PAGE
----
Sandra Bertrand, February 14, 2022
Like any relationship, achieving harmony comes with its challenges. In the Whitney Museum’s exhibition, Labyrinth of Forms: Women and Abstraction, 1930-1950, 26 artists, many who remain overlooked, met the challenge head-on – pushing the evolution of abstract art in this country into the public consciousness.
Twenty-six artists and 35 works, primarily drawn from the Whitney’s permanent collection, highlight the achievements of these artists, exploring ways in which works on paper, in particular, were vital ways to experiment with a new visual language. Often relegated to the sidelines of the Abstract Expressionism movement as it grew into prominence, these women were determined to play in the big boys’ sandbox in whatever form it took.
Labyrinth of Forms, a title drawn from an Alice Trumbull Mason work for this exhibition, refers to the various and innovative ways these experiments took. And Mason’s work is a good place to start. Descended from renowned history painter John Trumbull through her father, she traveled throughout Europe as a young woman, absorbing influences from Arshile Gorky’s work and support from Gertrude Stein. In late 1936, she was instrumental in founding the Association of Abstract Artists with one-fourth of its membership women.
The actual title of her etching, Labyrinth of Closed Forms (1945), belies the free-floating spirit of shapes on display. They may be “closed” in their contour but they are free-wheeling in the composition.
Another show inclusion that reflects the same spirit is Lee Krasner’s Still Life (1938). The influence of Hans Hoffman, the renowned early teacher and modern artist, is undeniable. He stretched the importance of negative space. Colors swirl, speeding in all directions at once in this work. The same could be said about Untitled (1942), from Charmion von Wiegand, a less celebrated painter. It’s a riotously colorful playpen of shapes, a chaotic universe but a happy one nevertheless.
Some of the early abstractionists navigated a thin line between the recognizable and the non-objective. In Anne Ryan’s Figures in a Yellow Room (1946), one can’t help but be intrigued by the setup – abstraction morphing into an imagined reality or vice versa. Her title has provided the onlooker with a closed space and the suggested relationship between her geometric shapes. Is one figure with what appear to be feet turning away while another stands awkwardly frozen in space? The artist tempts the viewer to guess.
Puerto (1947), another woodcut by this artist, makes the task of finding a doorknob in the squares, rectangles and circles irrelevant. The work is a beautifully realized composition of muted sea greens and crimsons and black strokes that may or may not delineate her subject.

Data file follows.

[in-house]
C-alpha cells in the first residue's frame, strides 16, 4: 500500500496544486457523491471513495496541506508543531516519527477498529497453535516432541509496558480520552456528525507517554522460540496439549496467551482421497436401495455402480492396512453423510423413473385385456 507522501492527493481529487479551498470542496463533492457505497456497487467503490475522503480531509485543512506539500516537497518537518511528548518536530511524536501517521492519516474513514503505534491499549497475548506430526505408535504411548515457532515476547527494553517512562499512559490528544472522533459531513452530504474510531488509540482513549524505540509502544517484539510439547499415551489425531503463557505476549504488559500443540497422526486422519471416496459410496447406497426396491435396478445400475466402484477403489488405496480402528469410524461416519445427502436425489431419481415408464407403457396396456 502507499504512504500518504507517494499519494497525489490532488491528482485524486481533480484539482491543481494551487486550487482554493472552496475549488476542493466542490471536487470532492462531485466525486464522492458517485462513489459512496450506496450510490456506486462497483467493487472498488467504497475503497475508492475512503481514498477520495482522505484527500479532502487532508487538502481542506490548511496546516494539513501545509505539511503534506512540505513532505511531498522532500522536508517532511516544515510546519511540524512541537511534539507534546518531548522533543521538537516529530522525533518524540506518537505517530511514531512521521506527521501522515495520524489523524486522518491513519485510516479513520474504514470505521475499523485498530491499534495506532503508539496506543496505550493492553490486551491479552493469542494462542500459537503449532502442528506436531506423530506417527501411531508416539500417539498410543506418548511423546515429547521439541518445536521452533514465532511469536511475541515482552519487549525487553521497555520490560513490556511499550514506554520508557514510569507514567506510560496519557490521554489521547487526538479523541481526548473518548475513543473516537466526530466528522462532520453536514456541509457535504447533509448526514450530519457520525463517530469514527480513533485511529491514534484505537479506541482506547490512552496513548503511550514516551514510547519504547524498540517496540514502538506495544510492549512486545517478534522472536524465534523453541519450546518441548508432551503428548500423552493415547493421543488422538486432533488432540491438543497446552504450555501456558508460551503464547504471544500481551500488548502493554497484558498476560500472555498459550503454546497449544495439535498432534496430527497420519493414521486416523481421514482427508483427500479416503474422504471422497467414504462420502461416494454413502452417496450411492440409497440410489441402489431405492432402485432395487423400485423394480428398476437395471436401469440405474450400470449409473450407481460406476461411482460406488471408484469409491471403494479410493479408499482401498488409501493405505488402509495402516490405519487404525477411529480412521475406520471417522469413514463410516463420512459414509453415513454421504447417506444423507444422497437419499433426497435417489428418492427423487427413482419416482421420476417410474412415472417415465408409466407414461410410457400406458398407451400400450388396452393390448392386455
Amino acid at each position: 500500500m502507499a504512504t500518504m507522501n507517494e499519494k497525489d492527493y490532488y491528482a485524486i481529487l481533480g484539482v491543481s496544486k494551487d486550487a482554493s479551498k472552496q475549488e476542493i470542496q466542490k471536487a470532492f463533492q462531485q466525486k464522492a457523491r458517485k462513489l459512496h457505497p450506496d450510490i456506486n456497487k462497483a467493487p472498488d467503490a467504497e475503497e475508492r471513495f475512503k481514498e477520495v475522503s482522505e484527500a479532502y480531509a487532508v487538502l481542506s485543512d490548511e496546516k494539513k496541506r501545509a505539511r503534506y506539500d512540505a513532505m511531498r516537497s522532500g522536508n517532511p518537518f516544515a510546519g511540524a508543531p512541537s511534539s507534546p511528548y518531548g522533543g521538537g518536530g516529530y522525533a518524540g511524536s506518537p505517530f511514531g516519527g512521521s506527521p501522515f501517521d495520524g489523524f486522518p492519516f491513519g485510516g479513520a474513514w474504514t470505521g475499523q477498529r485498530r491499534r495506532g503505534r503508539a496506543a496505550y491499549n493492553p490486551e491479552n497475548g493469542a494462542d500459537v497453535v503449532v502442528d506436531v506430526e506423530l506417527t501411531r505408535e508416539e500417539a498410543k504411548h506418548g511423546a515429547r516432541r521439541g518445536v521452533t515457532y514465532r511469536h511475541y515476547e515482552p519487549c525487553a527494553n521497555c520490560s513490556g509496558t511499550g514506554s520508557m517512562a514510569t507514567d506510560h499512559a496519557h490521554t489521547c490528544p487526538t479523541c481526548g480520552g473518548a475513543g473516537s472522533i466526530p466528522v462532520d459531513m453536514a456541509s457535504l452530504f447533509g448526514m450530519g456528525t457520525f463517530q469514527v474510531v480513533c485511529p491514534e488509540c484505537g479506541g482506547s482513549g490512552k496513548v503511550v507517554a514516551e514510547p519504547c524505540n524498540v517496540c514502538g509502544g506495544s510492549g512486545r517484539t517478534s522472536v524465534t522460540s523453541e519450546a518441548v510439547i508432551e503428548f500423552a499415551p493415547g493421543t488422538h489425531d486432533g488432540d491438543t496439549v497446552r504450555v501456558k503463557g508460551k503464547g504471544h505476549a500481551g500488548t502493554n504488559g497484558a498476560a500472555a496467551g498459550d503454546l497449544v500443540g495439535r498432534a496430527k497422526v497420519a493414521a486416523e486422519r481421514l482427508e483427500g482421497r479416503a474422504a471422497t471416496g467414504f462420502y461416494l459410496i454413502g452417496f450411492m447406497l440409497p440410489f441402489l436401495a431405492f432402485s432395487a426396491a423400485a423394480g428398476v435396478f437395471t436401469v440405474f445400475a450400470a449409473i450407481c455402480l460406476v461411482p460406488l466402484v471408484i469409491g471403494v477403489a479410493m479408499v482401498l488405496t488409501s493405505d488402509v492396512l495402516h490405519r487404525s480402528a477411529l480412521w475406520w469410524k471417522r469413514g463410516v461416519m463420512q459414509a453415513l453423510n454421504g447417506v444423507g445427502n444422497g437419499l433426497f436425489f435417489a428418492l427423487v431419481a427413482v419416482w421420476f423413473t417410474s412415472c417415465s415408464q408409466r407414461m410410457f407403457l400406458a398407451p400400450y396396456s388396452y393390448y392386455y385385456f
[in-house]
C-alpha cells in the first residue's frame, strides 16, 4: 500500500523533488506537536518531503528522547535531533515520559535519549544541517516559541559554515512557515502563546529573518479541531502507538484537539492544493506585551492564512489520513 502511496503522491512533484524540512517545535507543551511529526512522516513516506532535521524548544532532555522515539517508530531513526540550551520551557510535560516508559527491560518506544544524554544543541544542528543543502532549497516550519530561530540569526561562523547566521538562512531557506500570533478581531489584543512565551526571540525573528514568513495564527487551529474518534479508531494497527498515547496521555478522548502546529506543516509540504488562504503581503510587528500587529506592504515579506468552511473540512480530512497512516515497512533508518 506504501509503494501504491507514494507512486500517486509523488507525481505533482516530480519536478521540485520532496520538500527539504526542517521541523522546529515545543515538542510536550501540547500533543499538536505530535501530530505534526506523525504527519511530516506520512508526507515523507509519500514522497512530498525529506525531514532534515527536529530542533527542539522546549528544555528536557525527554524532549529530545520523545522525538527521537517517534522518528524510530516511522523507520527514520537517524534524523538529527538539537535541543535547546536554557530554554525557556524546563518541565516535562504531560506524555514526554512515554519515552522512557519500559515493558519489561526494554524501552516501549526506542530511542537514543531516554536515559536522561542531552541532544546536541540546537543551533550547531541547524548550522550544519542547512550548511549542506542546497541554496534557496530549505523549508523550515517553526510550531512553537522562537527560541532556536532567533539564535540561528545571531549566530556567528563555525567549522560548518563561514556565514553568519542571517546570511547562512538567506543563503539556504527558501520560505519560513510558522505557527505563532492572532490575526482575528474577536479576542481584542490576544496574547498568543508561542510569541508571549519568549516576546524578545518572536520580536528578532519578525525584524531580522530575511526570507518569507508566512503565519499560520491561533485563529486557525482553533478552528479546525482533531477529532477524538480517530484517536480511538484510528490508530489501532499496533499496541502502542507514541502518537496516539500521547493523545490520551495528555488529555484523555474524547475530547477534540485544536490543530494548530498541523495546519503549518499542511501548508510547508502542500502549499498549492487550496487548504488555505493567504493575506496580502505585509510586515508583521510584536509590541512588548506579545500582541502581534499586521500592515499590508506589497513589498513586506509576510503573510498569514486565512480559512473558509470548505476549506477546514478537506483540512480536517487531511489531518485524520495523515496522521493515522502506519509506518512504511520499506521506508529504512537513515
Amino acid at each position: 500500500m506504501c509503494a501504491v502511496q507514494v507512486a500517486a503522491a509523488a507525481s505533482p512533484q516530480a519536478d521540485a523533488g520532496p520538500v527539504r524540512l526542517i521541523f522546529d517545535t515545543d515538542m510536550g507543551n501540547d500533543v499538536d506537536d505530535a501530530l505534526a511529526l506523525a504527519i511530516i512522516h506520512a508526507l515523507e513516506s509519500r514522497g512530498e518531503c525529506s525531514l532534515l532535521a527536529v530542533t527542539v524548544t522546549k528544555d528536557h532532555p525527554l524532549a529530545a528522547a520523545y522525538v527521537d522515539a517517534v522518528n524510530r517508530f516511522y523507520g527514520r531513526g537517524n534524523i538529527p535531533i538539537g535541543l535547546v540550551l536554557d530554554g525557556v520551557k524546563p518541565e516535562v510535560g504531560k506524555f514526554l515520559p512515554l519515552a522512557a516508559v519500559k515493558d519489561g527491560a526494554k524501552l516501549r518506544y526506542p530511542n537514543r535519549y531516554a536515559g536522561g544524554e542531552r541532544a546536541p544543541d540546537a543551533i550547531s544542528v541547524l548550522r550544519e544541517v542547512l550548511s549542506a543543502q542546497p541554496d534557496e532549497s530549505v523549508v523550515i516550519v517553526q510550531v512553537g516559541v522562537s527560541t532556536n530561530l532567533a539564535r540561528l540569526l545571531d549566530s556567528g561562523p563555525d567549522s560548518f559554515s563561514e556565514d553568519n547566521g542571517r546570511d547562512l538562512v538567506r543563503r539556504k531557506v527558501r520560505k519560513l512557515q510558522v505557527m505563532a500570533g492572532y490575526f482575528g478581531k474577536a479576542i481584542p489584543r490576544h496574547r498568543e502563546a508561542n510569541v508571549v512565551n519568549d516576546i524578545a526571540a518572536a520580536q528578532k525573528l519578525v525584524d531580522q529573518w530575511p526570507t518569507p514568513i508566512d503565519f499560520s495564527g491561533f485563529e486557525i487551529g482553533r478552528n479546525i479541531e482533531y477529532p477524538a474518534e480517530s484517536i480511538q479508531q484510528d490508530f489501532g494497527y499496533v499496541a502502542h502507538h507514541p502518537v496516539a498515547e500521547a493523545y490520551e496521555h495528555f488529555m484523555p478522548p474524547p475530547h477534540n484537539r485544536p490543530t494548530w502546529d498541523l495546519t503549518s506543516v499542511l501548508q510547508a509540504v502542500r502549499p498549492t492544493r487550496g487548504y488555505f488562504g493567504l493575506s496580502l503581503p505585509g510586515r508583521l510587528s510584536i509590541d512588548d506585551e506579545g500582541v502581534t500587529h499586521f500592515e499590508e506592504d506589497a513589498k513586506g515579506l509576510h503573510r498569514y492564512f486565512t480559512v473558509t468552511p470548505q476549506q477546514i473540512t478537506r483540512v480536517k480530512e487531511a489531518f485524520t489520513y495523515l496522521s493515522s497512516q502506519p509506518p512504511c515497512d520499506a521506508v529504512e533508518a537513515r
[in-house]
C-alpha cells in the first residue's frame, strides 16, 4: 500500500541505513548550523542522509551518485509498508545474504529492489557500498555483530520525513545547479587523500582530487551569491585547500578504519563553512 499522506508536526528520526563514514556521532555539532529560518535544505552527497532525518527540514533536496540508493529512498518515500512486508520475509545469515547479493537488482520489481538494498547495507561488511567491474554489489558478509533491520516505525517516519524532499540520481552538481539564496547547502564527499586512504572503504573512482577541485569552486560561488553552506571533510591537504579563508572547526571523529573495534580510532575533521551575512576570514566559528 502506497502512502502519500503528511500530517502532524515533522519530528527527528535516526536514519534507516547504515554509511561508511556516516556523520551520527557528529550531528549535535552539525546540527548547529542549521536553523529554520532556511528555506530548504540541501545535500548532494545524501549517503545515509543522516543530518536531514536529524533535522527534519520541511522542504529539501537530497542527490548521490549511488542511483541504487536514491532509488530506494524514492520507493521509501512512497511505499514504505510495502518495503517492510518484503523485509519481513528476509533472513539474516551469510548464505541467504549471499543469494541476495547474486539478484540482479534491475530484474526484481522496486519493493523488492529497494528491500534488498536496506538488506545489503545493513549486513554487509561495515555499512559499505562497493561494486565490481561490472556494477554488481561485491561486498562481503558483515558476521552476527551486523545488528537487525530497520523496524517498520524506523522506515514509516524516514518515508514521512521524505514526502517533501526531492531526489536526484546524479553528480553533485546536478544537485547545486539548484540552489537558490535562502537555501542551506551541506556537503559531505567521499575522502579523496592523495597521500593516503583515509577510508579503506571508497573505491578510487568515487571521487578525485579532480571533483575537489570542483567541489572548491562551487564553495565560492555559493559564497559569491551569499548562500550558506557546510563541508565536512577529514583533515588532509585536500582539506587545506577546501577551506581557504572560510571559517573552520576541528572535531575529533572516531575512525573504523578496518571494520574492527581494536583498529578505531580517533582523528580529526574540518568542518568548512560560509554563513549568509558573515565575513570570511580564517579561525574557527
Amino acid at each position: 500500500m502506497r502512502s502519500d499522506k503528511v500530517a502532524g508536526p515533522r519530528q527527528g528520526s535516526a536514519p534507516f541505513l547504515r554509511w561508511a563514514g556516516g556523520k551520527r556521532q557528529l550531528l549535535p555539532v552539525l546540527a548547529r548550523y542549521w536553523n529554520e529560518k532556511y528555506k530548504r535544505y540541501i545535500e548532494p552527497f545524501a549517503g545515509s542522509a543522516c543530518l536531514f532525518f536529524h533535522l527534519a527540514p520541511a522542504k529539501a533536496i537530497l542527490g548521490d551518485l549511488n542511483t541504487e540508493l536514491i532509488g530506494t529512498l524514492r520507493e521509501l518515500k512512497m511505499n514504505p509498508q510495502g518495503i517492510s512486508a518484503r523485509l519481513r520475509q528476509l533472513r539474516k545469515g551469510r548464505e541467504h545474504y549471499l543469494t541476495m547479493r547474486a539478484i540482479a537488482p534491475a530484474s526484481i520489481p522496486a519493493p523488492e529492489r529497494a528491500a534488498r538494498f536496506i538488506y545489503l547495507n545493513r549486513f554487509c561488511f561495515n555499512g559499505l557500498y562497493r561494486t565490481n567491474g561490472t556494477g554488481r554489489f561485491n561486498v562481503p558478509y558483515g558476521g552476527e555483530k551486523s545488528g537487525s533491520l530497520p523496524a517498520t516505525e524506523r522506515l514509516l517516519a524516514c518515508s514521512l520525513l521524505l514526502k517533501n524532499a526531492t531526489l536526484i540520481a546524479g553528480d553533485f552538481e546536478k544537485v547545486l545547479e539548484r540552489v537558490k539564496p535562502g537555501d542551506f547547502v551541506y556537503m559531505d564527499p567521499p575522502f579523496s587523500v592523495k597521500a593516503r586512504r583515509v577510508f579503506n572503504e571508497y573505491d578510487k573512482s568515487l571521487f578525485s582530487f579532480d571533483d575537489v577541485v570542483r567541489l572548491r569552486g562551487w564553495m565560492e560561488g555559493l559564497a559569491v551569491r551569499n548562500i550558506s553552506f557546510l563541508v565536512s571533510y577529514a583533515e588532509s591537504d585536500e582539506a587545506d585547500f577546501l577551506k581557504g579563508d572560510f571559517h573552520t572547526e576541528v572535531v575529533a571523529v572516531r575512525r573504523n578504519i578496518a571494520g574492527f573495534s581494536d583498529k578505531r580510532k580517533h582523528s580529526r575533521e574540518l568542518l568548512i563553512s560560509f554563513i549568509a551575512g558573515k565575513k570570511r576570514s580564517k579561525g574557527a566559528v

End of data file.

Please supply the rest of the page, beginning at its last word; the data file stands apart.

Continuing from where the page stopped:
In Mina Citron’s Death of a Mirror (1946), one finds a mastery of black, gray. and white shapes fighting for dominance with patches of squiggling lines suggesting shattered glass.
Some titles invariably challenge us to find the defining subject. Conversely, others challenge us if not to find credence in the words, to reject them altogether. Certainly, the Surrealists, even if figurative in approach, flung nonsensical titles every which way, defying a rational response.
A vital gathering place for printmaking was Atelier 17, the avant-garde studio that flourished in New York City between 1940 and 1955. It facilitated women artists’ exposure to modernist styles and a sisterhood of networking decades before the women’s art movement of the 1970s.
Two artists in the exhibit who benefited from their association with the Atelier were Norma Morgan, one of two Black women to show there, and Teresa D’Amico Fourporne. Morgan’s Turning Forms (1950) employed color engraving and aquatint. Fourporne emigrated in 1941 from Brazil to study at the Art Students League. After joining Atelier 17, she created Braco e Negro(1945), a work made by using intaglio, a process in which lines and shapes are incised into metal plates
Irene Rice Pereira was a Spanish emigrant whose works, such as Abstract Composition (1938), were based on pure form and not derived from the real world—in an effort to “create new forms to express the new age.” Inspired by theories of perception, psychology and physics, she interwove rectilinear shapes, suggesting a continuous movement within the picture plane. In 1953, Pereira became the first woman to have a retrospective at the Whitney Museum.
West Coast artists were hardly unaware of these new and revolutionary inventions in printmaking. Ray Kaiser from Sacramento is presented by an offset lithograph, Untitled (1937), which combines distorted figures in a boldly erotic work. Dorr Bothwell, a San Francisco native, was an early feminist and a world traveler. Her screenprint, Corsica (1950), invites the viewer to make visceral associations with the country in question. The red is a vibrant yet muted choice, bordered by muted greens and blues with a school of fish that streak across the upper part of the canvas. A cross hatching of black lines seem to say “stay away” in this watery world of total abstraction.
The most prominent artist in the bunch is Louise Nevelson, a legendary sculptress born in Ukraine, but an American icon of originality. Here she is represented by a graphite sketch, Untitled (1935), that looks as if it was done offhandedly, an afterthought of automatic drawing. In one seemingly continuous loop, she suggests the form of a reclining woman.
Even in this small exhibit for the Whitney, there are standout works of excellence. Most importantly, it shows that these early- to midcentury artists were determined to form a beautiful friendship with abstraction and make their mark on history.
Labyrinth of Forms: Women and Abstraction, 1930-1950, runs through March 13, 2022.
Sandra Bertrand is Highbrow Magazine’s chief art critic.